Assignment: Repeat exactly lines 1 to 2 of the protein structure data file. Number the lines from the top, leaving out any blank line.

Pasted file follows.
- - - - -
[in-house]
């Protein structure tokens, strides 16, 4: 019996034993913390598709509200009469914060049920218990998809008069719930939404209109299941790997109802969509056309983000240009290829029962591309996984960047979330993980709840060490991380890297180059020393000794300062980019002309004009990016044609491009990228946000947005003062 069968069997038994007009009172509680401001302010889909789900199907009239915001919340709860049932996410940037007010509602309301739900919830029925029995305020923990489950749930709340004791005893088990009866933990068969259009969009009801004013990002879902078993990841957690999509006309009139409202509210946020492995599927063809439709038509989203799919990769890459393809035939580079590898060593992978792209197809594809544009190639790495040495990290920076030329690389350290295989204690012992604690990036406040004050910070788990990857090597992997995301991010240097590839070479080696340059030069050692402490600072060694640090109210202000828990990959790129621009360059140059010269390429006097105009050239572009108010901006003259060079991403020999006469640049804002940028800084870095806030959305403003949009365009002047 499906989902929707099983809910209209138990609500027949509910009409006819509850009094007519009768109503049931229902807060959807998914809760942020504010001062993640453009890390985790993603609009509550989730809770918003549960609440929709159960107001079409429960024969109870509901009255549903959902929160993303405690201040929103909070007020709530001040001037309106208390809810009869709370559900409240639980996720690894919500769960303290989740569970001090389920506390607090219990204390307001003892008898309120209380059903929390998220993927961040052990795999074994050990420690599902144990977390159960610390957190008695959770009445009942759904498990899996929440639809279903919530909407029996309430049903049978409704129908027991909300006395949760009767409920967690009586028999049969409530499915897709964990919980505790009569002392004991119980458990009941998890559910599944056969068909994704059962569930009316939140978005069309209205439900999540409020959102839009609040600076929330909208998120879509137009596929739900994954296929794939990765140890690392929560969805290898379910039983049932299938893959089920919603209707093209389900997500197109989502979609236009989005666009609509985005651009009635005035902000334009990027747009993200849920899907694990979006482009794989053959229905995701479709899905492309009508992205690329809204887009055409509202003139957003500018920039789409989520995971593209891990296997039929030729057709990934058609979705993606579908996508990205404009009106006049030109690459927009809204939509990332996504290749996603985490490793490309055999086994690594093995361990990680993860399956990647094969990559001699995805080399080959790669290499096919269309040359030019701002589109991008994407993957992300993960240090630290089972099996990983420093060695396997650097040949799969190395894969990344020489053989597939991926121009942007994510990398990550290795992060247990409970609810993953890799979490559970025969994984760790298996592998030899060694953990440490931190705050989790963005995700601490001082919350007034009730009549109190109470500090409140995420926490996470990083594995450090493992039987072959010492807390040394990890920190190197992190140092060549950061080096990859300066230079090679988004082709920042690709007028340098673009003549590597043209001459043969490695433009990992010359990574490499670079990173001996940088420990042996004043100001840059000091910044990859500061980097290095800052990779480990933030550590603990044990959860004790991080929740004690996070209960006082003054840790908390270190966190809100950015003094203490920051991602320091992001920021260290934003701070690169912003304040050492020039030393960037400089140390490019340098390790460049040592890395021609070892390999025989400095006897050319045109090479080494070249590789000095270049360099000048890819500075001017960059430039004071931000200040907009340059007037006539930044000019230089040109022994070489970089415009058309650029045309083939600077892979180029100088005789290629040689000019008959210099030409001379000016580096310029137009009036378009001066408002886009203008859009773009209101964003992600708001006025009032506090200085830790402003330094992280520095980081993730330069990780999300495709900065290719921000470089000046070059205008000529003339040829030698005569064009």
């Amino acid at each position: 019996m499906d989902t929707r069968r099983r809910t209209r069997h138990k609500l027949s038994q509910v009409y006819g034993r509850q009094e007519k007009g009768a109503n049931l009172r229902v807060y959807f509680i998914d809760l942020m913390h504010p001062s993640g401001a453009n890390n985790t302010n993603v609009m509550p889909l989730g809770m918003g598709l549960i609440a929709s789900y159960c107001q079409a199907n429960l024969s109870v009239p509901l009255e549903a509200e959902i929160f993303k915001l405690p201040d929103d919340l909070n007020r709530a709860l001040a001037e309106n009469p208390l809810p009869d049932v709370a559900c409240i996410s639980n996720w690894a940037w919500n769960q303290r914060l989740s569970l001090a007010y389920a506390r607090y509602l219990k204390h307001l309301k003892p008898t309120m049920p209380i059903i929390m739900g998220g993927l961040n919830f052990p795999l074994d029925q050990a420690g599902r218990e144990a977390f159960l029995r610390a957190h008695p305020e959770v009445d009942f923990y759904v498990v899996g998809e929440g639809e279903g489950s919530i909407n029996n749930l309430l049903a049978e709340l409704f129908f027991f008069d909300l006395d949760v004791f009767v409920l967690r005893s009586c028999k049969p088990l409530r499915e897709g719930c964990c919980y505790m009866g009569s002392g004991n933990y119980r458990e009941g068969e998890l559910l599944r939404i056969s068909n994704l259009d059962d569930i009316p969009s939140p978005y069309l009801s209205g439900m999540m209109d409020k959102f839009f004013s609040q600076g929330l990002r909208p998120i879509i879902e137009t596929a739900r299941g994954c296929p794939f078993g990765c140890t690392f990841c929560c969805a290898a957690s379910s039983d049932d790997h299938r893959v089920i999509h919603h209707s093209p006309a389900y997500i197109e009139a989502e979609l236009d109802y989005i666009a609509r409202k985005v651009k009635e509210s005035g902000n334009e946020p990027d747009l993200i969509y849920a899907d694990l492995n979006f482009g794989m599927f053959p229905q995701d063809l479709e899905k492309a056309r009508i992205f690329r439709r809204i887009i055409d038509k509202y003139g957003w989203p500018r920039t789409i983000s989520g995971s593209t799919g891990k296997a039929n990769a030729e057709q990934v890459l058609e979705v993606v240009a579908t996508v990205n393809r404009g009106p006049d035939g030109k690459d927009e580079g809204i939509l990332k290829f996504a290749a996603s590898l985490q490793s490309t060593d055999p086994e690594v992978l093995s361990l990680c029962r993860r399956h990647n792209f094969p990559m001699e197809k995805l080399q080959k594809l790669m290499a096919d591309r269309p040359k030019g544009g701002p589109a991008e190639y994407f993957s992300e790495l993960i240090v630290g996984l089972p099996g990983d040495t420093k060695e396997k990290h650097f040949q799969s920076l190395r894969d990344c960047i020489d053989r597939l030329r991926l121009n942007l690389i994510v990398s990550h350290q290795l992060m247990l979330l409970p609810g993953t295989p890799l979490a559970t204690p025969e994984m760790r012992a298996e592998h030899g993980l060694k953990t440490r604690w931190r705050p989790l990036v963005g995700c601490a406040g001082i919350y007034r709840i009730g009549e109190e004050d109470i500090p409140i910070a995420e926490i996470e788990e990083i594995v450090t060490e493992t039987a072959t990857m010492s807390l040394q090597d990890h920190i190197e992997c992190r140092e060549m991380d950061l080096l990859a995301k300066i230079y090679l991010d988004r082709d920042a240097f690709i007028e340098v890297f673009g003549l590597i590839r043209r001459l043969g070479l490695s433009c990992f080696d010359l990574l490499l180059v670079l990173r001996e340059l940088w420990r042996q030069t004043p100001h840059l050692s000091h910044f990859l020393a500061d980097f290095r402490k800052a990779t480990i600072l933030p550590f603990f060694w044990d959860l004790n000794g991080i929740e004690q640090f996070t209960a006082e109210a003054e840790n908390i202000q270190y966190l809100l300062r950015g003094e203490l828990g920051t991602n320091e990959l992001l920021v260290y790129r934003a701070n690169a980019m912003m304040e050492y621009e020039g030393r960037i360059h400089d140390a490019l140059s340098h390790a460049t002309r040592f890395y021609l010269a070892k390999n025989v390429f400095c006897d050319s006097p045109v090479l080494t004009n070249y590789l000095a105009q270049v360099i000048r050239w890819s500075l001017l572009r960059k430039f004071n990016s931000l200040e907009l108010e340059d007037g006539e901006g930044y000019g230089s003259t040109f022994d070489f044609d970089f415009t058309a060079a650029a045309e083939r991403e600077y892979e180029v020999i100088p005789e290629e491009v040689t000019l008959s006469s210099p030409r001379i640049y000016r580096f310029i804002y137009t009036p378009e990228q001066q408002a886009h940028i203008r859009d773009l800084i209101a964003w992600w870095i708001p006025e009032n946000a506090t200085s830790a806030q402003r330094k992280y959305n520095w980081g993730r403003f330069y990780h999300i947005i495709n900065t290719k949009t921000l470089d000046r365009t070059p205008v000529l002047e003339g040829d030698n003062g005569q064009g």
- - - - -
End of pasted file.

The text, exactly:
[in-house]
């Protein structure tokens, strides 16, 4: 019996034993913390598709509200009469914060049920218990998809008069719930939404209109299941790997109802969509056309983000240009290829029962591309996984960047979330993980709840060490991380890297180059020393000794300062980019002309004009990016044609491009990228946000947005003062 069968069997038994007009009172509680401001302010889909789900199907009239915001919340709860049932996410940037007010509602309301739900919830029925029995305020923990489950749930709340004791005893088990009866933990068969259009969009009801004013990002879902078993990841957690999509006309009139409202509210946020492995599927063809439709038509989203799919990769890459393809035939580079590898060593992978792209197809594809544009190639790495040495990290920076030329690389350290295989204690012992604690990036406040004050910070788990990857090597992997995301991010240097590839070479080696340059030069050692402490600072060694640090109210202000828990990959790129621009360059140059010269390429006097105009050239572009108010901006003259060079991403020999006469640049804002940028800084870095806030959305403003949009365009002047 499906989902929707099983809910209209138990609500027949509910009409006819509850009094007519009768109503049931229902807060959807998914809760942020504010001062993640453009890390985790993603609009509550989730809770918003549960609440929709159960107001079409429960024969109870509901009255549903959902929160993303405690201040929103909070007020709530001040001037309106208390809810009869709370559900409240639980996720690894919500769960303290989740569970001090389920506390607090219990204390307001003892008898309120209380059903929390998220993927961040052990795999074994050990420690599902144990977390159960610390957190008695959770009445009942759904498990899996929440639809279903919530909407029996309430049903049978409704129908027991909300006395949760009767409920967690009586028999049969409530499915897709964990919980505790009569002392004991119980458990009941998890559910599944056969068909994704059962569930009316939140978005069309209205439900999540409020959102839009609040600076929330909208998120879509137009596929739900994954296929794939990765140890690392929560969805290898379910039983049932299938893959089920919603209707093209389900997500197109989502979609236009989005666009609509985005651009009635005035902000334009990027747009993200849920899907694990979006482009794989053959229905995701479709899905492309009508992205690329809204887009055409509202003139957003500018920039789409989520995971593209891990296997039929030729057709990934058609979705993606579908996508990205404009009106006049030109690459927009809204939509990332996504290749996603985490490793490309055999086994690594093995361990990680993860399956990647094969990559001699995805080399080959790669290499096919269309040359030019701002589109991008994407993957992300993960240090630290089972099996990983420093060695396997650097040949799969190395894969990344020489053989597939991926121009942007994510990398990550290795992060247990409970609810993953890799979490559970025969994984760790298996592998030899060694953990440490931190705050989790963005995700601490001082919350007034009730009549109190109470500090409140995420926490996470990083594995450090493992039987072959010492807390040394990890920190190197992190140092060549950061080096990859300066230079090679988004082709920042690709007028340098673009003549590597043209001459043969490695433009990992010359990574490499670079990173001996940088420990042996004043100001840059000091910044990859500061980097290095800052990779480990933030550590603990044990959860004790991080929740004690996070209960006082003054840790908390270190966190809100950015003094203490920051991602320091992001920021260290934003701070690169912003304040050492020039030393960037400089140390490019340098390790460049040592890395021609070892390999025989400095006897050319045109090479080494070249590789000095270049360099000048890819500075001017960059430039004071931000200040907009340059007037006539930044000019230089040109022994070489970089415009058309650029045309083939600077892979180029100088005789290629040689000019008959210099030409001379000016580096310029137009009036378009001066408002886009203008859009773009209101964003992600708001006025009032506090200085830790402003330094992280520095980081993730330069990780999300495709900065290719921000470089000046070059205008000529003339040829030698005569064009």